This one will probably be a little obscure for those of you with no interest in etymology. Or the Japanese language. Or etymology of unusual terms in the Japanese language.

See I’m not sure if you’ve heard, but Japanese is a really hard language to learn. F’r instance, there are different counters for all sorts of things. The words for counting bottles, books, large animals, small animals, appliances, cars, people, and pieces of paper are all different, (and there are many more) which brings me to today’s word.

The two kanji there are read “tsuitachi,” which is the word for the first day of the month, and up until now I’ve had a hard time remembering it because it bears no resemblance to any of the other counters I mentioned. In my Japanese lesson this evening, I was fumbling for the word when my Japanese teacher gave me a brief history lesson explaining the root of the word. (It gets a little geeky here…)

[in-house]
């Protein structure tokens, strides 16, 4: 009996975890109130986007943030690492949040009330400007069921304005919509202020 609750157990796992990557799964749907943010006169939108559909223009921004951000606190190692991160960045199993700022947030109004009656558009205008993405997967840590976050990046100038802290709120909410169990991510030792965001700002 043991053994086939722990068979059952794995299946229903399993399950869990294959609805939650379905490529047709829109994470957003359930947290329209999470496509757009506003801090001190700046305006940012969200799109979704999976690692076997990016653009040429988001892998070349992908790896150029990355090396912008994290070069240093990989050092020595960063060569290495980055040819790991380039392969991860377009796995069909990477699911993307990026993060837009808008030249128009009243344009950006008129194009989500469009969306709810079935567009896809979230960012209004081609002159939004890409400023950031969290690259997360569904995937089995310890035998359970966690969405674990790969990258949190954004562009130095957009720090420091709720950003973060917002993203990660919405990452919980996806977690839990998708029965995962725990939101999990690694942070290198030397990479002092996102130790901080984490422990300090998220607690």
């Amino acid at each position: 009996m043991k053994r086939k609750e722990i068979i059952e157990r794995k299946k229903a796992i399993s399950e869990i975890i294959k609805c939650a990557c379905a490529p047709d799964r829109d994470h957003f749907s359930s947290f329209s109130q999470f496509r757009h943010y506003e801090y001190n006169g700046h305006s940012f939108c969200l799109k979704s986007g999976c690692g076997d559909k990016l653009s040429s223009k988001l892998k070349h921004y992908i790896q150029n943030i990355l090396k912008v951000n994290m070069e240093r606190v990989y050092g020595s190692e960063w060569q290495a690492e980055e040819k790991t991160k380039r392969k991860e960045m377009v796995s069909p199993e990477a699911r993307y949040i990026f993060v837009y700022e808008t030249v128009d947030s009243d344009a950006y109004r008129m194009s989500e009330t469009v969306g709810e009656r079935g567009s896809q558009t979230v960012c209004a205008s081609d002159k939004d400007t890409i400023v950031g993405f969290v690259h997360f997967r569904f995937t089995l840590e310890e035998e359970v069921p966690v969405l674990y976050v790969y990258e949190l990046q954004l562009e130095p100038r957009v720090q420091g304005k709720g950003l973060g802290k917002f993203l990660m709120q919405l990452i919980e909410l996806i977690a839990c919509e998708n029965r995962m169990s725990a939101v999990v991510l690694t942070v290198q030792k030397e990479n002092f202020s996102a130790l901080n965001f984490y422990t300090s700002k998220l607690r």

The word for “moon” is “tsuki,” and the verb “to stand” is “tachimasu.” (You may already see where I’m going with this.) It’s just a hop, skip, and a jump from “tsuki” + “tachi” to “tsuitachi.” Knowing that Japan used to use a lunar calendar will help you draw the logical connection between a “standing moon” and a new month.

If you’re not quite there, it may help to know that the first kanji (ๆœ”) by itself means “new moon,” and the second kanji (ๆ—ฅ) by itself means “day.” Again, “new moon day.”

See, now doesn’t that help? ๐Ÿ˜›

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